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The science of nutrition and healthy eating
The science of nutrition and healthy eating

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2 Protein

While the nutrition label lists ‘protein’ as though it is one substance, there are thousands of different proteins in our food, and thousands in our body. We need to eat protein in our food mainly so that we can make our own proteins.

Our digestive system breaks down the proteins in the food we eat into their component molecules, called amino acids. Then the amino acids join up again, using different numbers of them (from fewer than ten to several thousand) in a different – but very definite – order, to make our own proteins. Each amino acid molecule has a chemical ‘hook’ on each end, so that it can attach to any other one, to make the proteins we need, like a series of carriages on a very long train. The code that determines the sequence of amino acids (the order of the ‘carriages’) is in our DNA.

There are about 20 different amino acids. Eight of them are essential in the diet. We can make the others from those eight if necessary (see Table 1). Most people take in a sufficient amount and good mix of protein that they don’t need to worry about getting enough of the essential amino acids. People on a strict vegan diet may need to take more care to eat a mix of different plant proteins (particularly beans) to ensure that they have enough.

For adults, the reference nutrient intake (RNI) is 0.75 g of protein per kilogram of body weight per day. For an average man weighing 83kg, his protein needs are 62g per day. For an average woman weighing 70kg, her protein needs are 53g. However, an average western diet contains much more protein than that.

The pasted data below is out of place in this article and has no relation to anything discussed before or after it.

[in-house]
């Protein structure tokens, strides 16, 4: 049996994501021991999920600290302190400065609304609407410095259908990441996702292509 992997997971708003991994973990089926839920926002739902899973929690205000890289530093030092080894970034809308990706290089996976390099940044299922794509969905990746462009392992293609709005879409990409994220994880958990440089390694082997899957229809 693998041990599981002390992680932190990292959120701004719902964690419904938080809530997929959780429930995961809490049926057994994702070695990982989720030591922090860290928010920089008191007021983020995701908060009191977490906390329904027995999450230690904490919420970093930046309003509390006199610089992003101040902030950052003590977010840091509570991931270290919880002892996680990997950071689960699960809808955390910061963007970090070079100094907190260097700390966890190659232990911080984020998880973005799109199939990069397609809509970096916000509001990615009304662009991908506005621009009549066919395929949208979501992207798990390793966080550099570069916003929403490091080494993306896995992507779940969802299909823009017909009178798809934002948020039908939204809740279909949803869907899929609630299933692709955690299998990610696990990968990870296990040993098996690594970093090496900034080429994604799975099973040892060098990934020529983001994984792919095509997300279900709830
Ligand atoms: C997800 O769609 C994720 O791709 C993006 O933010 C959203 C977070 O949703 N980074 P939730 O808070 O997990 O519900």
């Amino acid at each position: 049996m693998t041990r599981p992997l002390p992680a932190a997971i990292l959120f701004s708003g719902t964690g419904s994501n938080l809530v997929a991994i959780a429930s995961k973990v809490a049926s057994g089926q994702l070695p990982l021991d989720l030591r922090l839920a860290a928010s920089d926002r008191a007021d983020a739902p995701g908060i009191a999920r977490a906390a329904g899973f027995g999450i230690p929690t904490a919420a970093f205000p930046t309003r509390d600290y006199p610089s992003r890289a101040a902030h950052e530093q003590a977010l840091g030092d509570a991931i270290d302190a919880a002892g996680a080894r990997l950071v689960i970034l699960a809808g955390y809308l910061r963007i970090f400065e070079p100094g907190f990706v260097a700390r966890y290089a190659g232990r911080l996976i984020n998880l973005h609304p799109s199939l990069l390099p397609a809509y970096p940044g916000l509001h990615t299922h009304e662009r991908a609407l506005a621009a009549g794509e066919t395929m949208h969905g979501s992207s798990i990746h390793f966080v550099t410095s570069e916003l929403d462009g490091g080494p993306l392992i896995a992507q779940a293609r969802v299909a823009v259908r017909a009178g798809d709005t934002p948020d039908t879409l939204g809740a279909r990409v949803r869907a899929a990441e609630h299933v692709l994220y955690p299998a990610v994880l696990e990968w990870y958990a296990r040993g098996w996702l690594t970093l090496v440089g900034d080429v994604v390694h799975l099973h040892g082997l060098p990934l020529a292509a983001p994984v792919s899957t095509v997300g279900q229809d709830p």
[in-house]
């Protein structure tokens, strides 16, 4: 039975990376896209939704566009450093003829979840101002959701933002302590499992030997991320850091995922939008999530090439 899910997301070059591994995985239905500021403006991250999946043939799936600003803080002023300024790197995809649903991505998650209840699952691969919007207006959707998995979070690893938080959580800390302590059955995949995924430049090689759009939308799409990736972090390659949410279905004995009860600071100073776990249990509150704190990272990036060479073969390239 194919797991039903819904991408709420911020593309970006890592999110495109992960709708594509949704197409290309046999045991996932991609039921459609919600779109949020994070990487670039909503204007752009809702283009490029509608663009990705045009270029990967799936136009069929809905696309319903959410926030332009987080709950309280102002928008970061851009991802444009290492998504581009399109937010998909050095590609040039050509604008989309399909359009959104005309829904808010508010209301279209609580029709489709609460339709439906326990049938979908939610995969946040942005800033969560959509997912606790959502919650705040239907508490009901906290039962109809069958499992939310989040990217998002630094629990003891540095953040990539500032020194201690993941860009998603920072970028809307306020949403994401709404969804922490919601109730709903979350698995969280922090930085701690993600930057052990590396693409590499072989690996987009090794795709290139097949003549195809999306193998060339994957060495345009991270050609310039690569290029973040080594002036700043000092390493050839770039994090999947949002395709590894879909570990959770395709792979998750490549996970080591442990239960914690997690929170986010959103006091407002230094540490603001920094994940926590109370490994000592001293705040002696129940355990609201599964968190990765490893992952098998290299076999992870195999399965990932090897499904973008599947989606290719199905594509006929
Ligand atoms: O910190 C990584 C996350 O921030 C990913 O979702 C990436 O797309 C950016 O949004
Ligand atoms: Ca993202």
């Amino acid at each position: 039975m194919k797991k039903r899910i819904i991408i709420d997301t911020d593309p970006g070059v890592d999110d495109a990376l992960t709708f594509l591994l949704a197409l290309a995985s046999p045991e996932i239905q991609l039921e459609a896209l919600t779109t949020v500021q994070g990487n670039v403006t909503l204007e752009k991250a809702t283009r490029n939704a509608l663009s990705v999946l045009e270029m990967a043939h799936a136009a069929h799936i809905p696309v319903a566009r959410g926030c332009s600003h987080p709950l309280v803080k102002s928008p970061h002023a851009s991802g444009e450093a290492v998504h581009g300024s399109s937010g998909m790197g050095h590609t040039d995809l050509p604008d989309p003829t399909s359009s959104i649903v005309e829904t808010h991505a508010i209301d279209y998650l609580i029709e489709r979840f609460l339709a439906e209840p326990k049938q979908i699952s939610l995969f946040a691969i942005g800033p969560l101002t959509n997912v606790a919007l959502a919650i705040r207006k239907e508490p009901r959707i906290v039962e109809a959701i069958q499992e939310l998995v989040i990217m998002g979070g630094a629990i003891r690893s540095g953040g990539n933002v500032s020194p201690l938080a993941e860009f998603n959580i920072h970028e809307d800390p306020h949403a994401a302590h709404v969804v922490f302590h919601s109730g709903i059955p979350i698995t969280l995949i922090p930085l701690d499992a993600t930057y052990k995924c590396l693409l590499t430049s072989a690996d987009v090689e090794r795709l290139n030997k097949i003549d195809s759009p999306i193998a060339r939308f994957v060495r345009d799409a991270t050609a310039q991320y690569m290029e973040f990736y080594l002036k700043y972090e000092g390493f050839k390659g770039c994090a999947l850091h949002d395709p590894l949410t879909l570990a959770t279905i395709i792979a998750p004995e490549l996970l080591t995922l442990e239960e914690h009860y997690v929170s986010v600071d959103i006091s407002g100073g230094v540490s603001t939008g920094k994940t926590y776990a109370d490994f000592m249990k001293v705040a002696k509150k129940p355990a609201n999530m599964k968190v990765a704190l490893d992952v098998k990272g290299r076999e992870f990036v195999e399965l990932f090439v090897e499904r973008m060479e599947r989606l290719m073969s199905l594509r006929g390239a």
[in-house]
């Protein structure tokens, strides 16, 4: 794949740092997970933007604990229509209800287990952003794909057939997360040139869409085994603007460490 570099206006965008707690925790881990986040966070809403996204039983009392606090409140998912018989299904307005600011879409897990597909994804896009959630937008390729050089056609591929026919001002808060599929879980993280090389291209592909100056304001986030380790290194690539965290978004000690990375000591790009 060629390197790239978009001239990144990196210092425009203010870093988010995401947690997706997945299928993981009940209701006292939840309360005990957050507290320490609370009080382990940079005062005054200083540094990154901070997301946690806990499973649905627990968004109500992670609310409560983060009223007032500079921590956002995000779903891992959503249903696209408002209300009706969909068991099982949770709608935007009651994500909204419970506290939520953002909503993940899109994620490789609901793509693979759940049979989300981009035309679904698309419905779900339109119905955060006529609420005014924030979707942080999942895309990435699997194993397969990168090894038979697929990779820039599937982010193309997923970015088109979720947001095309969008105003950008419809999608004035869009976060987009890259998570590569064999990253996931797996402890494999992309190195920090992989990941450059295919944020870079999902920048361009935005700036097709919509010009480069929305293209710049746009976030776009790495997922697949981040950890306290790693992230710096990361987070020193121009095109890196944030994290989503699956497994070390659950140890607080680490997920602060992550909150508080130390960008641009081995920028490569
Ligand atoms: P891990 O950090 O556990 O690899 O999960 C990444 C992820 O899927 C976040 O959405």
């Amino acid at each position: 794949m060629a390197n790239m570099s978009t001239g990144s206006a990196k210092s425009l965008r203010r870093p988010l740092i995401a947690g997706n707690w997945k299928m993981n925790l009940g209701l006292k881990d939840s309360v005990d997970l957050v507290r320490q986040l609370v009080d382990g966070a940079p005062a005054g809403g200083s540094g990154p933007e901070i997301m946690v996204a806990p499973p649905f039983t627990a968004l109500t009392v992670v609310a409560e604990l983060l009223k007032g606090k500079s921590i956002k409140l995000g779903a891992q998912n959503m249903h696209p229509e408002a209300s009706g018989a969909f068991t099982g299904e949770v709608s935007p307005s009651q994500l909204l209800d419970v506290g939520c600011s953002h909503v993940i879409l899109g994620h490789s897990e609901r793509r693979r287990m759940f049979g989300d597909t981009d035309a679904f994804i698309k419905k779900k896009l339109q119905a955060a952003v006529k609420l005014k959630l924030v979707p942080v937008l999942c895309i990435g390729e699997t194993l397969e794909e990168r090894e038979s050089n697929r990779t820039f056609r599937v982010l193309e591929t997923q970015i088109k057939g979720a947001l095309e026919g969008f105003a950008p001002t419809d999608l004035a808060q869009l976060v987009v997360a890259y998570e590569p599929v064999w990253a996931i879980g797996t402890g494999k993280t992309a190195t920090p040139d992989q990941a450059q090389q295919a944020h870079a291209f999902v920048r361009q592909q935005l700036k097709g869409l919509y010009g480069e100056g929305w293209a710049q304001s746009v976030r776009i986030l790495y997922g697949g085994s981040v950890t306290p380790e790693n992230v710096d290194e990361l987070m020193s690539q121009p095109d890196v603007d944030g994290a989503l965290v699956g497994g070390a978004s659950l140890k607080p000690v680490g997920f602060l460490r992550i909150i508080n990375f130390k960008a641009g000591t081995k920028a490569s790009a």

Table 1 Essential and non-essential amino acids (with their three-letter abbreviations)
Essential amino acids Amino acids synthesised from essential amino acids Non-essential amino acids
lysine (Lys) tyrosine (Tyr) * glycine (Gly)
methionine (Met) cysteine (Cys) + alanine (Ala)
threonine (Thr) histidine (His) – made only in very small amounts in the body serine (Ser)
leucine (Leu) arginine (Arg) – essential for young children proline (Pro)
isoleucine (IIe) glutamate (Glu)
valine (Val) glutamine (Gln)
phenylalanine (Phe) asparate (Asp)
tryptophan (Try) asparagine (Asn)

Proteins are an essential component of our muscles and other structures in our body, such as hair, nails and tendons. As well as these structural proteins, there are proteins in our blood that function as hormones. Others form part of our immune system, which protects us against infection. The proteins in the food we eat are digested by enzymes which are also proteins.

The excess amino acids in our diet cannot be stored for long in the body, if they are not needed for building new proteins. They are taken in the bloodstream to the liver, where they are broken down. The part of the amino acid containing the nitrogen is converted into urea. This circulates in the blood to the kidneys, which provide an amazing biological filtering system. They filter out the urea and send it down tubes to the bladder, along with other substances the body does not need, and excess water, forming urine. So, when you urinate, you are getting rid of surplus amino acids.